South London

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Image:LondonSouth.png
South London area

South London (known colloquially as 'South of the River') is the area of London south of the River Thames. Some neighbourhoods north of the Thames have South London postal codes, but these neighbourhoods are classified as West London. In general, South London is less densely built-up and has more open public spaces and parks than the North.

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[edit] Definition of the area

South London is the entire area of Greater London south of the River Thames. Largely residential, it has fewer historic sites and important government and business sites than Central London, simply because London grew out of the cities of Westminster and London, both on the northern bank of the river. The southern bank, at the time of the Roman settlement, was a swampy, poorly drained area of land which deterred building.

The London boroughs that make up this informal area are Greenwich, Lewisham, Bexley, Bromley, Croydon, Southwark, Lambeth, Wandsworth, Richmond (though this is the only borough which straddles both sides of the Thames), Kingston, Sutton and Merton. The total area of this group of boroughs is 645.78 kmĀ² and the total population in 2004 was 2,835,200.

[edit] Present and future

Many large scale developments are taking place, and planned for South London. Many of the largest developments are urban regeneration projects, in which deprived areas are given multi-million/billion pound masterplans. These projects are taking place in Elephant & Castle, Lewisham, and Kidbrooke. Other developments include Greenwich Peninsula, the site of several thousand new homes, and Battersea Power Station, which will be renovated as a leisure, retail and entertainment complex

The Thames Gateway project is now extending regeneration south of the Thames, with the London Thames Gateway Development Corporation responsible for planning and delivery of the project in South London, although many of the projects are taking place in East London.

Several large towers are planned for South London. These include what will be the tallest tower in Western Europe, Shard London Bridge (310m) in Southwark. Other notable proposed towers include Beetham Tower (175m), Doon St. Tower (168m) and St. Georges Wharf (181m).

[edit] Transportation

Image:Lewisham.jpg
Lewisham, an important transport hub

The London Underground network is largely concentrated in North London – there are only 30 stations south of the river compared to 246 north of it, despite roughly equal populations. Historically this was due to the early development of an effective electrically powered surface railway system in South London, and not unsuitable geology as is sometimes suggested. It meant that for decades there was a separation of public rail transport networks on either side of the Thames. Seven of the 12 tube lines have sections south of the river. These are the East London Line, Bakerloo Line, Jubilee Line, Northern Line, Victoria Line, Waterloo and City Line and District Line.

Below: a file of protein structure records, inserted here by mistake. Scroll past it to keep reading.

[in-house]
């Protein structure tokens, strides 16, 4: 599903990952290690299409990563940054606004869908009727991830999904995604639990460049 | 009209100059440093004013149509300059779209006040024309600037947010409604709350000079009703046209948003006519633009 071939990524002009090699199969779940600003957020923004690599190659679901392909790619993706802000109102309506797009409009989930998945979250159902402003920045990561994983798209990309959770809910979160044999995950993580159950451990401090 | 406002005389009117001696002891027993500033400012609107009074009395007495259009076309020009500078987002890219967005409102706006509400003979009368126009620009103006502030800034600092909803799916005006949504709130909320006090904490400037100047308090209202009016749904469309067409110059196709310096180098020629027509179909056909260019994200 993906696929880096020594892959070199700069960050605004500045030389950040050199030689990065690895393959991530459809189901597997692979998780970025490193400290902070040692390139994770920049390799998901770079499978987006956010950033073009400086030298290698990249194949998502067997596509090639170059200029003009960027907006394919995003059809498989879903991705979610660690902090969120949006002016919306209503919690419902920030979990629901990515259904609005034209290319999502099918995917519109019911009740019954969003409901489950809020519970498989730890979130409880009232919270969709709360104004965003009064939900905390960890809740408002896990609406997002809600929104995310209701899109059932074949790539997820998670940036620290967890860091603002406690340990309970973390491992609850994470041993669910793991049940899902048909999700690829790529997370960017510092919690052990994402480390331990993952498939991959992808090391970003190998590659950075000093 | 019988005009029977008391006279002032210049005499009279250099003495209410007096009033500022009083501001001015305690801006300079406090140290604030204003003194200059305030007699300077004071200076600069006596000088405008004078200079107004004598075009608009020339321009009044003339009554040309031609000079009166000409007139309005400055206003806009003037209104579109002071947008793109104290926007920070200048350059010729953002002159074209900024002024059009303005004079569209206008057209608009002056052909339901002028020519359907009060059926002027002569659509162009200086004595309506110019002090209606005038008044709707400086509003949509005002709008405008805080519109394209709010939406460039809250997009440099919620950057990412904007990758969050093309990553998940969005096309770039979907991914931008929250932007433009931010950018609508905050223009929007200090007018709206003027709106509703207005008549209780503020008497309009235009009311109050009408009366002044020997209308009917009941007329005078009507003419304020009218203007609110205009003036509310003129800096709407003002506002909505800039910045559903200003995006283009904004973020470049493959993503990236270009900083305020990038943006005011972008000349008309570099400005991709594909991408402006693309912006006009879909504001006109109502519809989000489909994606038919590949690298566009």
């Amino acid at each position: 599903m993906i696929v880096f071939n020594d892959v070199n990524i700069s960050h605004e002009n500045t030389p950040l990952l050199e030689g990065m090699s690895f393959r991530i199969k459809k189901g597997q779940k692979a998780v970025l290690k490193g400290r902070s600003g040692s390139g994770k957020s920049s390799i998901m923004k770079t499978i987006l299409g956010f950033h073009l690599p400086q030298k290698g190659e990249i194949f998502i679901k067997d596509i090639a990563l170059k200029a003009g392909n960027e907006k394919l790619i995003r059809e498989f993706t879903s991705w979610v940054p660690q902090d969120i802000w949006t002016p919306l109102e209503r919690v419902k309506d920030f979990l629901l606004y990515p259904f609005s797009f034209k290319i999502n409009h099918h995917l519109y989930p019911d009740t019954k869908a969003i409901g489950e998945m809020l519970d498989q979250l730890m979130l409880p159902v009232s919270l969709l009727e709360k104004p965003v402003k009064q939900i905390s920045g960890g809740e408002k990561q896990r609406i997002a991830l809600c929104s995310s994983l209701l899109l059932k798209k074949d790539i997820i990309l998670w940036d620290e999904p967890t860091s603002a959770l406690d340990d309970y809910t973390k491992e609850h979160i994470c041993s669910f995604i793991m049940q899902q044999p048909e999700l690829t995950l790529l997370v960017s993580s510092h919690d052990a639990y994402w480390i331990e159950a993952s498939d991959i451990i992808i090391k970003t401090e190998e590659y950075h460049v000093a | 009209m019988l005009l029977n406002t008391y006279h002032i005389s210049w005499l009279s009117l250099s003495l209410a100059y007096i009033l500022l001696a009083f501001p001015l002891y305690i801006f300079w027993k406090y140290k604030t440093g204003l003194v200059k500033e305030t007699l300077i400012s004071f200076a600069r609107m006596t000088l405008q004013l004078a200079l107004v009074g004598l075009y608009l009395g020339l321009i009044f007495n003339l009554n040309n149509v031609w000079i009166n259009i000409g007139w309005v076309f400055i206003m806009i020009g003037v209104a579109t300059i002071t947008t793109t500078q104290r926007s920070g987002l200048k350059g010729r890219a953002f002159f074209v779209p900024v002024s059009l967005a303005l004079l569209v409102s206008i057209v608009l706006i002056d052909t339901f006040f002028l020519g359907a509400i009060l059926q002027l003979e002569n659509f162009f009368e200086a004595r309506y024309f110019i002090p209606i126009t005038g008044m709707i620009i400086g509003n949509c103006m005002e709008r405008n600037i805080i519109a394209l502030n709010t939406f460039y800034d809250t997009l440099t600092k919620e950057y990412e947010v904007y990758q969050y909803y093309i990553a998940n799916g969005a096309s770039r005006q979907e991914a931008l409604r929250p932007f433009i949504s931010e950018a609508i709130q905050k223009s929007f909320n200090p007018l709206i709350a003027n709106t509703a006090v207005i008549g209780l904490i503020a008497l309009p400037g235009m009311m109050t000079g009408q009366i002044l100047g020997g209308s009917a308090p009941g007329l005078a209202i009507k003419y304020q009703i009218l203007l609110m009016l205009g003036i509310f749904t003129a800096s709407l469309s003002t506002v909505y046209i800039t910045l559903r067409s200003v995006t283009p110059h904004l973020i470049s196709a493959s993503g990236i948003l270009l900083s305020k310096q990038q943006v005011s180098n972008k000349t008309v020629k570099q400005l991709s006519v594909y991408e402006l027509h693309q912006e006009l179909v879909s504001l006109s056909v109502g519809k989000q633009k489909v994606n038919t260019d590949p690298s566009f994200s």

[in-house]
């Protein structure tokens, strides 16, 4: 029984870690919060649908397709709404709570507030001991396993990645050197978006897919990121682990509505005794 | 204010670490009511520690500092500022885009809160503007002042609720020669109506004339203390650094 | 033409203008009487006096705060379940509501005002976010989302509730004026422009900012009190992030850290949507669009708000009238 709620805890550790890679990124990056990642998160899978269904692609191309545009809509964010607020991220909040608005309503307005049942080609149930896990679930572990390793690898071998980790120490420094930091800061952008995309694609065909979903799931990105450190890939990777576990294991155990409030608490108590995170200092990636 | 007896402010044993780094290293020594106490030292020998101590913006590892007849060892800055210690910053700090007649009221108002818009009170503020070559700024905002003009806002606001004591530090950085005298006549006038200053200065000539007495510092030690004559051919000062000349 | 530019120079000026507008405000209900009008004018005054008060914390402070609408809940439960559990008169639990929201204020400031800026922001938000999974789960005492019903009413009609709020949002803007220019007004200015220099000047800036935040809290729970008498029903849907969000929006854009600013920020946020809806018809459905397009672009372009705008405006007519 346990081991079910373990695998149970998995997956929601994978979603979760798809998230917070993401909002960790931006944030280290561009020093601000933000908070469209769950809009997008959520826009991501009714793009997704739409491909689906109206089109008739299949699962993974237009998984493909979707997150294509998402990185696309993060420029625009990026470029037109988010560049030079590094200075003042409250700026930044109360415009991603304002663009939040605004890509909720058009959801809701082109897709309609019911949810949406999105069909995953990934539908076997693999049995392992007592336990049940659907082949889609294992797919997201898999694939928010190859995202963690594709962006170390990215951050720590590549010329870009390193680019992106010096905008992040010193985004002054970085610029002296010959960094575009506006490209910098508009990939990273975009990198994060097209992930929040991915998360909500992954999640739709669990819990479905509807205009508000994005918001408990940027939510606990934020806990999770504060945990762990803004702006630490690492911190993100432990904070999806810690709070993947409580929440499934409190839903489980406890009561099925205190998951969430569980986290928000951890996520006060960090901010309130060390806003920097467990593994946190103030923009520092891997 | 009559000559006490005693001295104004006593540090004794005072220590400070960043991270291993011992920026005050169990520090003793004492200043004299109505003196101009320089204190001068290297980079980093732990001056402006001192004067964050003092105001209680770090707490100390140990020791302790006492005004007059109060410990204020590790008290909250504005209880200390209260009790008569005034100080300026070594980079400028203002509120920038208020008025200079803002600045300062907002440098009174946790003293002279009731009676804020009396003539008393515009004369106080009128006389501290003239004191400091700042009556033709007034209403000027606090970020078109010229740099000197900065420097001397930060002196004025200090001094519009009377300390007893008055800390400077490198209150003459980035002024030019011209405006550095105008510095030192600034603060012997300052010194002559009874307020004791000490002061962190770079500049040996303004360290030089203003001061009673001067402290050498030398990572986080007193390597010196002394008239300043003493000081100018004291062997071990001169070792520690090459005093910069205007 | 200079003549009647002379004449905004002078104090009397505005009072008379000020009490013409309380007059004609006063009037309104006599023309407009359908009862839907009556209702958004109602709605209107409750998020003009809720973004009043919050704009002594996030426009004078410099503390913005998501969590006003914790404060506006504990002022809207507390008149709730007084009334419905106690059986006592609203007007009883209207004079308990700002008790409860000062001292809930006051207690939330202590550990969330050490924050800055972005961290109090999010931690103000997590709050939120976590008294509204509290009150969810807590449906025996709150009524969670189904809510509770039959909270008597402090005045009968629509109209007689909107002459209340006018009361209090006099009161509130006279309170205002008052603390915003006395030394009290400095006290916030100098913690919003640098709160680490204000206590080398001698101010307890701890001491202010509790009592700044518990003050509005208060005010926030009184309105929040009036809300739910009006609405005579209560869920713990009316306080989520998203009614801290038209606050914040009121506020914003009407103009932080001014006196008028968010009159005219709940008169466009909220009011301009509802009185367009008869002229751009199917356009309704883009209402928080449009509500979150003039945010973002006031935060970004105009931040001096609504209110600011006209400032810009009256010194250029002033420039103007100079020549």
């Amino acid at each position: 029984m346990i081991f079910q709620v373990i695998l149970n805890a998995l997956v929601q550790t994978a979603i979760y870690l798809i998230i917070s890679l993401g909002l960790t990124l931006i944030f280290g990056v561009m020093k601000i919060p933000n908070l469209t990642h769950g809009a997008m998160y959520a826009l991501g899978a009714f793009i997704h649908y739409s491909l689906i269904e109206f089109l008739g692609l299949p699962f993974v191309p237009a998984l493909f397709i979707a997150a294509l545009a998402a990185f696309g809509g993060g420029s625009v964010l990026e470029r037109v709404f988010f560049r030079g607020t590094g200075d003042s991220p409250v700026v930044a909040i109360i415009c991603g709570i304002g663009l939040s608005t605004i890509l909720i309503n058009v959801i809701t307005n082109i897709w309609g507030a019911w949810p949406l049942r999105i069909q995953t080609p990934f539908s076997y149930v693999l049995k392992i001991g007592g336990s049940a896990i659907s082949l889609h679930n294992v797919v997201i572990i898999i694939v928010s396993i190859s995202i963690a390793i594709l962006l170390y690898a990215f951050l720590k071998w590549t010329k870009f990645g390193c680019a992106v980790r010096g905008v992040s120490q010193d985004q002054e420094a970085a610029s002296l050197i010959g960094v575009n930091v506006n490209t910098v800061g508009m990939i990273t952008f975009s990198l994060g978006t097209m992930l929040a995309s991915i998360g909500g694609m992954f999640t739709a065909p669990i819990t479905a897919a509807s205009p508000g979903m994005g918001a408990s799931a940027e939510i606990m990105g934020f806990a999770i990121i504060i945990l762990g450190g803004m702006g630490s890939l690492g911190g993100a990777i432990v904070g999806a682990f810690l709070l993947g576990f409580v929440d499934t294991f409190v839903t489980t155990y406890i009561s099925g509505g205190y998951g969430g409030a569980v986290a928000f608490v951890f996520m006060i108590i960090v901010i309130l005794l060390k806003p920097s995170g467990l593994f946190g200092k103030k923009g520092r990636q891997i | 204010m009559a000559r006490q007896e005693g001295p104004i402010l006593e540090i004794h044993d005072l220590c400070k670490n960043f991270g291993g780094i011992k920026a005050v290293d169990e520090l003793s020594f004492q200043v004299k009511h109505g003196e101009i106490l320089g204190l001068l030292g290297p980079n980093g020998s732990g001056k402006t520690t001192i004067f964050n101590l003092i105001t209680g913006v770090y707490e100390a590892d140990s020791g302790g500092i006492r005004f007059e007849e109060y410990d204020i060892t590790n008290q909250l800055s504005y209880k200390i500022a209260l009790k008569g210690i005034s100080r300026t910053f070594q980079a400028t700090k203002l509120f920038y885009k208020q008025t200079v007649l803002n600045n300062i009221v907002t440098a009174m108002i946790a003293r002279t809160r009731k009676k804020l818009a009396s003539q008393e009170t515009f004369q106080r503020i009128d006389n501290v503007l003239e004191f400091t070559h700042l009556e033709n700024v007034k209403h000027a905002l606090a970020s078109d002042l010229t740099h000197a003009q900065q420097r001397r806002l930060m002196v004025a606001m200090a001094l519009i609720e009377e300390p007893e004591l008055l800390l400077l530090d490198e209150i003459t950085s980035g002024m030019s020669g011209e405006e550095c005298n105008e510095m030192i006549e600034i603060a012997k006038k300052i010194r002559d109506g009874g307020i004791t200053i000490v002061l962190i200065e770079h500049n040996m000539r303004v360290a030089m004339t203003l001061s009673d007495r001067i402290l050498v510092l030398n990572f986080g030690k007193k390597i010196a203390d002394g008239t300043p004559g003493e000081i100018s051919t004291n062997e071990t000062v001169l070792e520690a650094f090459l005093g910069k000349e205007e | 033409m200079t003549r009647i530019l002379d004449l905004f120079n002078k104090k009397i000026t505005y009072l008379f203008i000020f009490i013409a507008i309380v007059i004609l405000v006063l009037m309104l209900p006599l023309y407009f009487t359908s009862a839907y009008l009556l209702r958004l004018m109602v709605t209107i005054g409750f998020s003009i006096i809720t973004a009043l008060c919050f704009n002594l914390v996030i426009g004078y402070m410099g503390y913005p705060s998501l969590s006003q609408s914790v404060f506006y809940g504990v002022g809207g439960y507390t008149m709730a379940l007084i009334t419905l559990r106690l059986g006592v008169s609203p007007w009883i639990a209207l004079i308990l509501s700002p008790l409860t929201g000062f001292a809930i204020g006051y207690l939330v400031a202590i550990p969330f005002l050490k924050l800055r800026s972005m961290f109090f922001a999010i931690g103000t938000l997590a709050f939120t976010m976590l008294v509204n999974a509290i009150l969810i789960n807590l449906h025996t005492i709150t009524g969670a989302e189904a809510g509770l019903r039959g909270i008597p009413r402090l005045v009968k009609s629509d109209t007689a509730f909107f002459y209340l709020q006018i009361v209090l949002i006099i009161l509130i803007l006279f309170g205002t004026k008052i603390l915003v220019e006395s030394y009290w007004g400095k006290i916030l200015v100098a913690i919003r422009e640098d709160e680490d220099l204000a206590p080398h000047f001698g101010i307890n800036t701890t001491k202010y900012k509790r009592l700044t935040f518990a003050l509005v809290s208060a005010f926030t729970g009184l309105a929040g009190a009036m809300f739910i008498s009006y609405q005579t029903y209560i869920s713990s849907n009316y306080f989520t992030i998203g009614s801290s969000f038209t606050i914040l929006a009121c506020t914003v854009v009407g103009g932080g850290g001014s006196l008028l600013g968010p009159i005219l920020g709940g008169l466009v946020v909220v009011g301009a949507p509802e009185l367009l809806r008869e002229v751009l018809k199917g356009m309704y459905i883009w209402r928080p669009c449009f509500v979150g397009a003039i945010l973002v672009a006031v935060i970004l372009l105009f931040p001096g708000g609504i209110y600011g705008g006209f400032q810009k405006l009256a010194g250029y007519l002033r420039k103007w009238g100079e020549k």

South London's overground train network, however, is the most extensive in London. The major train operators in South London are South Eastern, Southern, South West Trains and First Capital Connect. The main termini for South London commuters are London Bridge, London Charing Cross, London Victoria, Blackfriars, London Waterloo and Cannon Street, although only London Bridge and Waterloo are actually south of the river.

London's only tram system is located in South London. It is the Croydon Tramlink, which was inaugurated in 2001.

There are various transport projects planned in South London. The Thames Gateway Bridge will span from Thamesmead in South London to Beckton in East London. This project is to help the problem of a lack of river-crossings east of Central London. The East London Line extension will mainly take place in South London. The lines will be extended from New Cross to Croydon and Clapham. The Docklands Light Railway extension to Woolwich is under-construction, and will be completed in 2008.

[edit] Places of Interest

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Capsules at the top of the London Eye

There are many notable places in South London. The south bank of the Thames has the London Eye, Lambeth Palace, the Tate Modern art gallery, the Saatchi Collection of contemporary art, The Globe Theatre, Battersea Power Station, Battersea Park. Clustered around Waterloo Bridge the National Theatre, the Royal Festival Hall, the National Film Theatre and the Hayward Gallery are often collectively referred to as the South Bank arts complex.

Further afield are:

[edit] North London vs. South London rivalry

Londoners tend to consider themselves as belonging to one or the other side of the city. Some South Londoners complain that people from North London look down on and ignore them and their region. Peter Sellers famously joked about South London in his sketch Bal-ham: The Gateway To The South. Supposedly, South Londoners returning from a night out in the West End will be unable to find a cab driver willing to accept their fare, the stock response being "Sorry mate, I don't go south of the river". A minority of North Londoners consider north of the river as North London, when in fact, North London is generally agreed to begin roughly around Camden, St John's Wood and Islington.

Time Out magazine ran an article comparing North and South of London, in which South London came out victorious. [1] Run London: A Nike-organised event, in which North and South Londoners wear green and orange shirts respectively, and compete against each other over 10km.

[edit] Notable sports teams



Informal divisions of London

North West | North | North East

West | West End | Central | East End | East

South West | South | South East

[edit] See also

South London

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